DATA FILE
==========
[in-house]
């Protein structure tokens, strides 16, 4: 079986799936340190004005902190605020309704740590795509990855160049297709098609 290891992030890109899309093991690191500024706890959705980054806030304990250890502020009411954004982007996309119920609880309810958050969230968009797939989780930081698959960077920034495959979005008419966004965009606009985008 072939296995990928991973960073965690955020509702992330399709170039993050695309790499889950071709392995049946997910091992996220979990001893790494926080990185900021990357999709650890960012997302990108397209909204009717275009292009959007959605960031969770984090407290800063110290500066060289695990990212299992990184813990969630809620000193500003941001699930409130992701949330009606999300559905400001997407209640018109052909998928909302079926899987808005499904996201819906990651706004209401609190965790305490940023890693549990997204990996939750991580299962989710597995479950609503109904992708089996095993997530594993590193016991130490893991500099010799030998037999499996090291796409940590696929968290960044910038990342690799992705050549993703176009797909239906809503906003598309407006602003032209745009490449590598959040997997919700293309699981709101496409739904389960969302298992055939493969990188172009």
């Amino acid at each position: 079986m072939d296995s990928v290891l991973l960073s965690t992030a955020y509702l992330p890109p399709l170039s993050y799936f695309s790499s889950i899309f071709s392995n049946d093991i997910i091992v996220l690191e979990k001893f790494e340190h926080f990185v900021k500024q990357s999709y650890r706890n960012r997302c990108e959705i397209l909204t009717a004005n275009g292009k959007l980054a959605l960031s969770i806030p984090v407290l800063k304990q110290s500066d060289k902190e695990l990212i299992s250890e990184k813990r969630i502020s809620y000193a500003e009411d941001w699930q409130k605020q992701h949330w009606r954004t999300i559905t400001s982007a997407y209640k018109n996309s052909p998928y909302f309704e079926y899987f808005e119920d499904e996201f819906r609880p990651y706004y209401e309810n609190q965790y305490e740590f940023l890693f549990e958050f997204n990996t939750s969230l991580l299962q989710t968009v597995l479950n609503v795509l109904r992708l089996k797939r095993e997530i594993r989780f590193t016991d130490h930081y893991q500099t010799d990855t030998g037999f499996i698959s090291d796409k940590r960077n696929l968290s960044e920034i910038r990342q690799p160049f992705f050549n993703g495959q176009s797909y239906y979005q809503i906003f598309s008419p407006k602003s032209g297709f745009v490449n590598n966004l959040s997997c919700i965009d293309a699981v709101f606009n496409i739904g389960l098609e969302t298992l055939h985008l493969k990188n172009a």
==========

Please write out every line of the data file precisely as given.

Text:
[in-house]
């Protein structure tokens, strides 16, 4: 079986799936340190004005902190605020309704740590795509990855160049297709098609 290891992030890109899309093991690191500024706890959705980054806030304990250890502020009411954004982007996309119920609880309810958050969230968009797939989780930081698959960077920034495959979005008419966004965009606009985008 072939296995990928991973960073965690955020509702992330399709170039993050695309790499889950071709392995049946997910091992996220979990001893790494926080990185900021990357999709650890960012997302990108397209909204009717275009292009959007959605960031969770984090407290800063110290500066060289695990990212299992990184813990969630809620000193500003941001699930409130992701949330009606999300559905400001997407209640018109052909998928909302079926899987808005499904996201819906990651706004209401609190965790305490940023890693549990997204990996939750991580299962989710597995479950609503109904992708089996095993997530594993590193016991130490893991500099010799030998037999499996090291796409940590696929968290960044910038990342690799992705050549993703176009797909239906809503906003598309407006602003032209745009490449590598959040997997919700293309699981709101496409739904389960969302298992055939493969990188172009």
């Amino acid at each position: 079986m072939d296995s990928v290891l991973l960073s965690t992030a955020y509702l992330p890109p399709l170039s993050y799936f695309s790499s889950i899309f071709s392995n049946d093991i997910i091992v996220l690191e979990k001893f790494e340190h926080f990185v900021k500024q990357s999709y650890r706890n960012r997302c990108e959705i397209l909204t009717a004005n275009g292009k959007l980054a959605l960031s969770i806030p984090v407290l800063k304990q110290s500066d060289k902190e695990l990212i299992s250890e990184k813990r969630i502020s809620y000193a500003e009411d941001w699930q409130k605020q992701h949330w009606r954004t999300i559905t400001s982007a997407y209640k018109n996309s052909p998928y909302f309704e079926y899987f808005e119920d499904e996201f819906r609880p990651y706004y209401e309810n609190q965790y305490e740590f940023l890693f549990e958050f997204n990996t939750s969230l991580l299962q989710t968009v597995l479950n609503v795509l109904r992708l089996k797939r095993e997530i594993r989780f590193t016991d130490h930081y893991q500099t010799d990855t030998g037999f499996i698959s090291d796409k940590r960077n696929l968290s960044e920034i910038r990342q690799p160049f992705f050549n993703g495959q176009s797909y239906y979005q809503i906003f598309s008419p407006k602003s032209g297709f745009v490449n590598n966004l959040s997997c919700i965009d293309a699981v709101f606009n496409i739904g389960l098609e969302t298992l055939h985008l493969k990188n172009a």